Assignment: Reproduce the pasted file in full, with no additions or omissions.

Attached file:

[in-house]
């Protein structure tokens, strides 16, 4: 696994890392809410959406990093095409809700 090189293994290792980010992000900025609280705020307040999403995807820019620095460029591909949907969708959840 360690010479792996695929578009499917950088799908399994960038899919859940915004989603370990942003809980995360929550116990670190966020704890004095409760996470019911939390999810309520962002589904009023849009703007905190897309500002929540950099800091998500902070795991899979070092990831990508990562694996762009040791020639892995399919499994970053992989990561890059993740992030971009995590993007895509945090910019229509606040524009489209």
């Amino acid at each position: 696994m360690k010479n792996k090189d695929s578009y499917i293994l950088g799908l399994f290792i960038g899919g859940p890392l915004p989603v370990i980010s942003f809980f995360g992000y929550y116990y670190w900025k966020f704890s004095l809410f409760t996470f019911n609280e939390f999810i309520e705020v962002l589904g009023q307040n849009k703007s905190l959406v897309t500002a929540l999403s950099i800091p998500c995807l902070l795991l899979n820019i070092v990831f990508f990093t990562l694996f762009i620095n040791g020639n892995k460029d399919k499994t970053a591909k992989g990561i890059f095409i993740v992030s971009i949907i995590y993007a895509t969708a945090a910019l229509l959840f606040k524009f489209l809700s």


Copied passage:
[in-house]
């Protein structure tokens, strides 16, 4: 696994890392809410959406990093095409809700 090189293994290792980010992000900025609280705020307040999403995807820019620095460029591909949907969708959840 360690010479792996695929578009499917950088799908399994960038899919859940915004989603370990942003809980995360929550116990670190966020704890004095409760996470019911939390999810309520962002589904009023849009703007905190897309500002929540950099800091998500902070795991899979070092990831990508990562694996762009040791020639892995399919499994970053992989990561890059993740992030971009995590993007895509945090910019229509606040524009489209």
């Amino acid at each position: 696994m360690k010479n792996k090189d695929s578009y499917i293994l950088g799908l399994f290792i960038g899919g859940p890392l915004p989603v370990i980010s942003f809980f995360g992000y929550y116990y670190w900025k966020f704890s004095l809410f409760t996470f019911n609280e939390f999810i309520e705020v962002l589904g009023q307040n849009k703007s905190l959406v897309t500002a929540l999403s950099i800091p998500c995807l902070l795991l899979n820019i070092v990831f990508f990093t990562l694996f762009i620095n040791g020639n892995k460029d399919k499994t970053a591909k992989g990561i890059f095409i993740v992030s971009i949907i995590y993007a895509t969708a945090a910019l229509l959840f606040k524009f489209l809700s």